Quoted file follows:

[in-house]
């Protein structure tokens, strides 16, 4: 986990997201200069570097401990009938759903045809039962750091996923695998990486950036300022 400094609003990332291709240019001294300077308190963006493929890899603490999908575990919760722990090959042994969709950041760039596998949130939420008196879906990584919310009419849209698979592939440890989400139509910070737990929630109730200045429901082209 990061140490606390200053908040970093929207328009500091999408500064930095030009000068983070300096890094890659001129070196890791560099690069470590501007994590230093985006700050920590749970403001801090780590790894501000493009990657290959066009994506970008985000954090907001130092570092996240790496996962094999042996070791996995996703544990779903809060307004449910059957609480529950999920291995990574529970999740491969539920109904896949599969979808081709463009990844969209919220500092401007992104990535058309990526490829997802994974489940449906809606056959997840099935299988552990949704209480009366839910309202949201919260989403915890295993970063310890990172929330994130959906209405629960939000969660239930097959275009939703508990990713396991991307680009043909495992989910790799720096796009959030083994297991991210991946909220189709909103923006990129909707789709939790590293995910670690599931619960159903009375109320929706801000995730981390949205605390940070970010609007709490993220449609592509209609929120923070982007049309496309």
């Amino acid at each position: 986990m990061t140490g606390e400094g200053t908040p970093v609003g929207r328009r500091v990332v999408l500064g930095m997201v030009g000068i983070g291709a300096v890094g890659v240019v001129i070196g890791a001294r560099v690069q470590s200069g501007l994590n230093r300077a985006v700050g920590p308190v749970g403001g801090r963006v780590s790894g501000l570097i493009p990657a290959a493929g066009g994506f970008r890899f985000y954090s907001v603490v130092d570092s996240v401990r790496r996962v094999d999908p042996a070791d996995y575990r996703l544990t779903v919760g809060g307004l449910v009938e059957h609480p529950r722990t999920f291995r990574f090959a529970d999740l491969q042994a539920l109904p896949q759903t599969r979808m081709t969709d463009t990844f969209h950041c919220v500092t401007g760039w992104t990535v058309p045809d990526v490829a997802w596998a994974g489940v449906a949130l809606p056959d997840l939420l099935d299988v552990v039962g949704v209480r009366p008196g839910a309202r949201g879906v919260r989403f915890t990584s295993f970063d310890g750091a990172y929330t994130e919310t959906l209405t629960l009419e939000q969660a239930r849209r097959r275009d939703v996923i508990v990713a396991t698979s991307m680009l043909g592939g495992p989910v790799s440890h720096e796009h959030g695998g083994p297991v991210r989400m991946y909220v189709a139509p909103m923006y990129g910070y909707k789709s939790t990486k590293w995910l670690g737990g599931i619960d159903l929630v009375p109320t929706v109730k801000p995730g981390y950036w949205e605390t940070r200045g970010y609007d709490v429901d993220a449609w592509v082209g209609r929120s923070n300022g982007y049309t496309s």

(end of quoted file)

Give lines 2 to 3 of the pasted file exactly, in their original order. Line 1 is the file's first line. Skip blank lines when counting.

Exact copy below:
């Protein structure tokens, strides 16, 4: 986990997201200069570097401990009938759903045809039962750091996923695998990486950036300022 400094609003990332291709240019001294300077308190963006493929890899603490999908575990919760722990090959042994969709950041760039596998949130939420008196879906990584919310009419849209698979592939440890989400139509910070737990929630109730200045429901082209 990061140490606390200053908040970093929207328009500091999408500064930095030009000068983070300096890094890659001129070196890791560099690069470590501007994590230093985006700050920590749970403001801090780590790894501000493009990657290959066009994506970008985000954090907001130092570092996240790496996962094999042996070791996995996703544990779903809060307004449910059957609480529950999920291995990574529970999740491969539920109904896949599969979808081709463009990844969209919220500092401007992104990535058309990526490829997802994974489940449906809606056959997840099935299988552990949704209480009366839910309202949201919260989403915890295993970063310890990172929330994130959906209405629960939000969660239930097959275009939703508990990713396991991307680009043909495992989910790799720096796009959030083994297991991210991946909220189709909103923006990129909707789709939790590293995910670690599931619960159903009375109320929706801000995730981390949205605390940070970010609007709490993220449609592509209609929120923070982007049309496309």
């Amino acid at each position: 986990m990061t140490g606390e400094g200053t908040p970093v609003g929207r328009r500091v990332v999408l500064g930095m997201v030009g000068i983070g291709a300096v890094g890659v240019v001129i070196g890791a001294r560099v690069q470590s200069g501007l994590n230093r300077a985006v700050g920590p308190v749970g403001g801090r963006v780590s790894g501000l570097i493009p990657a290959a493929g066009g994506f970008r890899f985000y954090s907001v603490v130092d570092s996240v401990r790496r996962v094999d999908p042996a070791d996995y575990r996703l544990t779903v919760g809060g307004l449910v009938e059957h609480p529950r722990t999920f291995r990574f090959a529970d999740l491969q042994a539920l109904p896949q759903t599969r979808m081709t969709d463009t990844f969209h950041c919220v500092t401007g760039w992104t990535v058309p045809d990526v490829a997802w596998a994974g489940v449906a949130l809606p056959d997840l939420l099935d299988v552990v039962g949704v209480r009366p008196g839910a309202r949201g879906v919260r989403f915890t990584s295993f970063d310890g750091a990172y929330t994130e919310t959906l209405t629960l009419e939000q969660a239930r849209r097959r275009d939703v996923i508990v990713a396991t698979s991307m680009l043909g592939g495992p989910v790799s440890h720096e796009h959030g695998g083994p297991v991210r989400m991946y909220v189709a139509p909103m923006y990129g910070y909707k789709s939790t990486k590293w995910l670690g737990g599931i619960d159903l929630v009375p109320t929706v109730k801000p995730g981390y950036w949205e605390t940070r200045g970010y609007d709490v429901d993220a449609w592509v082209g209609r929120s923070n300022g982007y049309t496309s």